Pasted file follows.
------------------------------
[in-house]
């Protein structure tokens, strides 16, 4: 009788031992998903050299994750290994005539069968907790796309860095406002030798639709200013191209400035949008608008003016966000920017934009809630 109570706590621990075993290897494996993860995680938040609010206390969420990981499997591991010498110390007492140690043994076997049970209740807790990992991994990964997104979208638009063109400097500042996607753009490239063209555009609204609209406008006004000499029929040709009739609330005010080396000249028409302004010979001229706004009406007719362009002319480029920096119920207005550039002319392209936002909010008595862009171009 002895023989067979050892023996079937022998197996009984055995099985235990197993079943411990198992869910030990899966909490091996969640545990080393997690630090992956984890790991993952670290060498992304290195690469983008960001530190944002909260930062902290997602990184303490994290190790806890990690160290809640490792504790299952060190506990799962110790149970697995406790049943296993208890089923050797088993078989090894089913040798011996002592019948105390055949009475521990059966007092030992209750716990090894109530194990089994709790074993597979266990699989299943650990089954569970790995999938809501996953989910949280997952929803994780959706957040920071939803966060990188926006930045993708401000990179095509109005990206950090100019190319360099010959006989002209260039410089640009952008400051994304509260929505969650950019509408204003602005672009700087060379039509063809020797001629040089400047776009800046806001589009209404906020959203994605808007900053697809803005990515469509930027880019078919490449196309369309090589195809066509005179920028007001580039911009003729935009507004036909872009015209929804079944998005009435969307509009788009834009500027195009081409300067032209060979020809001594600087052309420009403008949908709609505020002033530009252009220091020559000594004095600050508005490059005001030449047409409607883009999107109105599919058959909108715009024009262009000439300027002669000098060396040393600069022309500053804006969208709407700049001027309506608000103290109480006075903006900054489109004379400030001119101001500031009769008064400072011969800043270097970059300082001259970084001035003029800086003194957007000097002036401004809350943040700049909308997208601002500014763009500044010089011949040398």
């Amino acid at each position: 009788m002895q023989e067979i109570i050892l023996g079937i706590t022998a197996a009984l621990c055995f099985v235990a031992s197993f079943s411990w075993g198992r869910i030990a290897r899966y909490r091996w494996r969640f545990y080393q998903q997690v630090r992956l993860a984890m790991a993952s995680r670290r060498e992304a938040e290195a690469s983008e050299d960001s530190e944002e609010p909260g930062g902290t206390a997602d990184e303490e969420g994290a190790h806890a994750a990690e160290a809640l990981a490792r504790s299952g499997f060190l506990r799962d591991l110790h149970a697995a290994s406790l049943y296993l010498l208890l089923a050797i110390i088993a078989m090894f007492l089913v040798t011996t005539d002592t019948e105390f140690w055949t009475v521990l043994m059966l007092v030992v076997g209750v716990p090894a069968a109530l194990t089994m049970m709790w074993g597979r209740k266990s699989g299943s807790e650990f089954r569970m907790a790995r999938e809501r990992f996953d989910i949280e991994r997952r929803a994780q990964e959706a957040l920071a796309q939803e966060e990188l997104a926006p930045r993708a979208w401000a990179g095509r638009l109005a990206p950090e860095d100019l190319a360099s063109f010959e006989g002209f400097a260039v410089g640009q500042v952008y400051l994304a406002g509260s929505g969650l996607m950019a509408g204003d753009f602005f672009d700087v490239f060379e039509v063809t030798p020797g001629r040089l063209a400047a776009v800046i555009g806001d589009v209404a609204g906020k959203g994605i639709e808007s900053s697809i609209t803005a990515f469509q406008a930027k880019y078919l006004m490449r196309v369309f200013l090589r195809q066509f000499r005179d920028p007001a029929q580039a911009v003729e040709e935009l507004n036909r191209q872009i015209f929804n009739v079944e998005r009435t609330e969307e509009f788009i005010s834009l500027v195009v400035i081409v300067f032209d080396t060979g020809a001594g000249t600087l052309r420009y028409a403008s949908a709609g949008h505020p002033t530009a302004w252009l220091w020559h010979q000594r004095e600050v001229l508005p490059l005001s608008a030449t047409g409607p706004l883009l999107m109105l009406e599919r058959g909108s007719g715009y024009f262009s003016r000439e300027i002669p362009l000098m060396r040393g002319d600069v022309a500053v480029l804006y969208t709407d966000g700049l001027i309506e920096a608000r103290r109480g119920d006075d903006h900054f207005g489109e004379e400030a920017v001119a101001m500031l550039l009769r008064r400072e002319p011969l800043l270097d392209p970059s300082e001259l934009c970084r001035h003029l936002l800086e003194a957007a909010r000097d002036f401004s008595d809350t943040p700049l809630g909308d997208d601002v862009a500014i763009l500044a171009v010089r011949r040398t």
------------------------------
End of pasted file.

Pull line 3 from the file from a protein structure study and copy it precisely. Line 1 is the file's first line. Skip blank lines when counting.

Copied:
């Amino acid at each position: 009788m002895q023989e067979i109570i050892l023996g079937i706590t022998a197996a009984l621990c055995f099985v235990a031992s197993f079943s411990w075993g198992r869910i030990a290897r899966y909490r091996w494996r969640f545990y080393q998903q997690v630090r992956l993860a984890m790991a993952s995680r670290r060498e992304a938040e290195a690469s983008e050299d960001s530190e944002e609010p909260g930062g902290t206390a997602d990184e303490e969420g994290a190790h806890a994750a990690e160290a809640l990981a490792r504790s299952g499997f060190l506990r799962d591991l110790h149970a697995a290994s406790l049943y296993l010498l208890l089923a050797i110390i088993a078989m090894f007492l089913v040798t011996t005539d002592t019948e105390f140690w055949t009475v521990l043994m059966l007092v030992v076997g209750v716990p090894a069968a109530l194990t089994m049970m709790w074993g597979r209740k266990s699989g299943s807790e650990f089954r569970m907790a790995r999938e809501r990992f996953d989910i949280e991994r997952r929803a994780q990964e959706a957040l920071a796309q939803e966060e990188l997104a926006p930045r993708a979208w401000a990179g095509r638009l109005a990206p950090e860095d100019l190319a360099s063109f010959e006989g002209f400097a260039v410089g640009q500042v952008y400051l994304a406002g509260s929505g969650l996607m950019a509408g204003d753009f602005f672009d700087v490239f060379e039509v063809t030798p020797g001629r040089l063209a400047a776009v800046i555009g806001d589009v209404a609204g906020k959203g994605i639709e808007s900053s697809i609209t803005a990515f469509q406008a930027k880019y078919l006004m490449r196309v369309f200013l090589r195809q066509f000499r005179d920028p007001a029929q580039a911009v003729e040709e935009l507004n036909r191209q872009i015209f929804n009739v079944e998005r009435t609330e969307e509009f788009i005010s834009l500027v195009v400035i081409v300067f032209d080396t060979g020809a001594g000249t600087l052309r420009y028409a403008s949908a709609g949008h505020p002033t530009a302004w252009l220091w020559h010979q000594r004095e600050v001229l508005p490059l005001s608008a030449t047409g409607p706004l883009l999107m109105l009406e599919r058959g909108s007719g715009y024009f262009s003016r000439e300027i002669p362009l000098m060396r040393g002319d600069v022309a500053v480029l804006y969208t709407d966000g700049l001027i309506e920096a608000r103290r109480g119920d006075d903006h900054f207005g489109e004379e400030a920017v001119a101001m500031l550039l009769r008064r400072e002319p011969l800043l270097d392209p970059s300082e001259l934009c970084r001035h003029l936002l800086e003194a957007a909010r000097d002036f401004s008595d809350t943040p700049l809630g909308d997208d601002v862009a500014i763009l500044a171009v010089r011949r040398t």